Once I have that one out of my system, I expect I’ll be returning to single player projects with an epic scope.
Brandon: Well this project is obviously the culmination of a lot of hard work over a long period of time and I have to imagine it’s been quite the learning experience. What advice can you give to rookie developers looking to break into the indie development scene?
Craig: Start by making a game you can easily finish, and do an excellent, excellent job on making that game be the best that it can possibly be.
That’s half of it, and you can read advice about doing that just about anywhere. The other half of it is social, and people don’t tend to talk about this part as much. The indie scene isn’t really something you “break into”; it’s something you ease into, like the shallow end of a lukewarm pool. A lot of new developers make the mistake of showing up on a place like TIGSource with their games, thinking they can self-promote and immediately receive recognition for their work. That is a huge mistake! Spamming forums is just about the worst strategy you can possibly use.
The indie scene is just like any other scene: you need to socialize with people and make friends before anyone will care about what you’ve been doing. Approach it as a community rather than as a place to market. If possible, attend game jams, panel discussions and other events so you can meet people face-to-face. Drink beers together; talk shop; inquire with about what other people are doing. You’ll build relationships, and those tend to pay huge dividends over the long haul.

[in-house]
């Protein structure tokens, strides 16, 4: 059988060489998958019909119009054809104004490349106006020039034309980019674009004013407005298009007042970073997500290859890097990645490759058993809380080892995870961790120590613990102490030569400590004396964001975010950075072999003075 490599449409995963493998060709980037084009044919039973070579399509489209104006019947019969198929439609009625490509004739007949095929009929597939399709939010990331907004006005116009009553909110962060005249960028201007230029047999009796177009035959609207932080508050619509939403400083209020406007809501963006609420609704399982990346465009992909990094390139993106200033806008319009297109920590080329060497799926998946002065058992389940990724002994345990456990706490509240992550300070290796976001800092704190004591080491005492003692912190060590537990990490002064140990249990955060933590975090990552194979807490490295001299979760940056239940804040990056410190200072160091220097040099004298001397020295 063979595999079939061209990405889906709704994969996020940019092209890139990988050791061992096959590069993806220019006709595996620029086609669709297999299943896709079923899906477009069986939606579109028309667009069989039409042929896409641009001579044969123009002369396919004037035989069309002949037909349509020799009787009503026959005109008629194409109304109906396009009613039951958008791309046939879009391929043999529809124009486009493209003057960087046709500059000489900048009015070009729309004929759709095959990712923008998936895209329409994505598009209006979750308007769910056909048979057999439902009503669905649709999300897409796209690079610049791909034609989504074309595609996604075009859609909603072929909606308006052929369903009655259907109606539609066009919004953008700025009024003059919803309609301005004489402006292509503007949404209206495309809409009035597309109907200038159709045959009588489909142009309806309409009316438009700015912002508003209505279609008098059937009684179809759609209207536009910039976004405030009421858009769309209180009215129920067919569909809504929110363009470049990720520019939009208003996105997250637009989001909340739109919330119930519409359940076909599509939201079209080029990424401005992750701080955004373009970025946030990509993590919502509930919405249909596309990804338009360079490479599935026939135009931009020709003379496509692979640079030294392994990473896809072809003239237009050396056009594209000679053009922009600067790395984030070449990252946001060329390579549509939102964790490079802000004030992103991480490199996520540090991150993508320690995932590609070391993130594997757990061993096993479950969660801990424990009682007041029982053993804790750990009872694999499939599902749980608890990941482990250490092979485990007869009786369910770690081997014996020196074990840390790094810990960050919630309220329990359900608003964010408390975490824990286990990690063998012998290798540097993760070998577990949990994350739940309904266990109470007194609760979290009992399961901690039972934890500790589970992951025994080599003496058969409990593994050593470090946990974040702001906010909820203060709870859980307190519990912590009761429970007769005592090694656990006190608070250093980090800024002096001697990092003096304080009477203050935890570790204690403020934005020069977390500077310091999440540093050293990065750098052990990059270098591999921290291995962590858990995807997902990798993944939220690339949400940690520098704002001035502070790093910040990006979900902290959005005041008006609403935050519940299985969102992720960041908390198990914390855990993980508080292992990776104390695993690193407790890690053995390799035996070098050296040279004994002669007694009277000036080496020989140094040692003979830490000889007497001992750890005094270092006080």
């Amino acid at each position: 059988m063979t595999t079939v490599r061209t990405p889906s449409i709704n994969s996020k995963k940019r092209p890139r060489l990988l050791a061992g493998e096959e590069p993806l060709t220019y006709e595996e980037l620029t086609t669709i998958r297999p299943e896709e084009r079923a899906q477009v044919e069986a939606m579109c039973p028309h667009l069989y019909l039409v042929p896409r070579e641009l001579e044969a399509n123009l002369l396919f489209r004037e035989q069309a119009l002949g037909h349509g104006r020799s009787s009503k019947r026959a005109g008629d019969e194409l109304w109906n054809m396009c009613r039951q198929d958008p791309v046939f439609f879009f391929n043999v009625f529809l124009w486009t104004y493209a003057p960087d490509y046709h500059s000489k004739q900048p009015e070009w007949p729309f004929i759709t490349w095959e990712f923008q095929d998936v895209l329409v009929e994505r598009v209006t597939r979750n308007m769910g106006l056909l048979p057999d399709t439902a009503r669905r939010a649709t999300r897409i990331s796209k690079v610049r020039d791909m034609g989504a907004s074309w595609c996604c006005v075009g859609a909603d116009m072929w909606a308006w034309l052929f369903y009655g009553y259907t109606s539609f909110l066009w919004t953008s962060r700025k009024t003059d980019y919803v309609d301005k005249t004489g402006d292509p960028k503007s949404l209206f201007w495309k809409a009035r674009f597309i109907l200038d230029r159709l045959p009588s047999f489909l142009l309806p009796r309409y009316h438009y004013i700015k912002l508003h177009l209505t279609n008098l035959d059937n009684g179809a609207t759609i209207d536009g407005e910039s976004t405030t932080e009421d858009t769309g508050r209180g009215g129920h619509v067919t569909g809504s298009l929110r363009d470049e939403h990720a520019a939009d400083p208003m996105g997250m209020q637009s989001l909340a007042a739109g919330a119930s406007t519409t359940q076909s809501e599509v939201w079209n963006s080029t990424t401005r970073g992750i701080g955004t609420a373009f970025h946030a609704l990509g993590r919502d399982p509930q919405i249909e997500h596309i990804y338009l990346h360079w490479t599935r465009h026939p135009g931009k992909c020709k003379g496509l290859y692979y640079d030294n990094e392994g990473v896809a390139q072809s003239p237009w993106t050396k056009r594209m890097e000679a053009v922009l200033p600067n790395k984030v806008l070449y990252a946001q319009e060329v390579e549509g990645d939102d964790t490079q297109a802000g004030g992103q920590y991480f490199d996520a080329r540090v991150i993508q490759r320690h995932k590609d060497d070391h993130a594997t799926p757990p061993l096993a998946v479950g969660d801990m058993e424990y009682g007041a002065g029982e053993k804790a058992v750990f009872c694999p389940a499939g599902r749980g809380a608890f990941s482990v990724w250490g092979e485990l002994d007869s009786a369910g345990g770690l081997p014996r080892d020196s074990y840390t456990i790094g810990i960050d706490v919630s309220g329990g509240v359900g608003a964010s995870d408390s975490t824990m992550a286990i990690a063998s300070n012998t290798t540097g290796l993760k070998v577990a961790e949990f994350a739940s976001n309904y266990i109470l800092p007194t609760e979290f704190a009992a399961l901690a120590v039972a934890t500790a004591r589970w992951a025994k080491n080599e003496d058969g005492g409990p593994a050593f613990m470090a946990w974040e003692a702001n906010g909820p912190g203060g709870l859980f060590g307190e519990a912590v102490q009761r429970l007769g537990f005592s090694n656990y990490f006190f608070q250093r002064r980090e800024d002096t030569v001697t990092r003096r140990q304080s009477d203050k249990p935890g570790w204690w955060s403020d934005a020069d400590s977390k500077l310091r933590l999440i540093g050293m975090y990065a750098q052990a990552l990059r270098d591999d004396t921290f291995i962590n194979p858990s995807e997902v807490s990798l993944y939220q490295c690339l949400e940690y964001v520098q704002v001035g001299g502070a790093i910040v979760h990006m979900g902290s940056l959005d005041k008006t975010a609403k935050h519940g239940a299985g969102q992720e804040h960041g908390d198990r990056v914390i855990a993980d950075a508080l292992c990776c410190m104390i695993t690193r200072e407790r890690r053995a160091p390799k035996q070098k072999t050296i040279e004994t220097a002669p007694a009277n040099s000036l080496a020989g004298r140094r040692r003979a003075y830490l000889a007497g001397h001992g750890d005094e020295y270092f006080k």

Remember: these are the people who are going to retweet your game announcements. These are the people who are going to share sales data and press contacts with you. Don’t start off by trying to promote yourself to them; just make friends. That is my best advice.
Brandon: Good rules that I think apply to everyone trying to break into internet marketing. I know our site has faced those same situations as we try to grow. Well before we finish, is there anything else you’d like to tell our readers that might be interested in playing your game?
Craig: Yes: Telepath RPG: Servants of God is like an inverted funnel. If you’re a veteran gamer playing it for the first time, have a little patience. The linear introductory sequence takes about 15 minutes and eases you into the game both story-wise and mechanics-wise. After you fight the first boss, the thing opens up, and just keeps on opening up the further you go. After a certain point, it blows fully open and becomes a completely nonlinear quest that you can complete in a variety of different ways.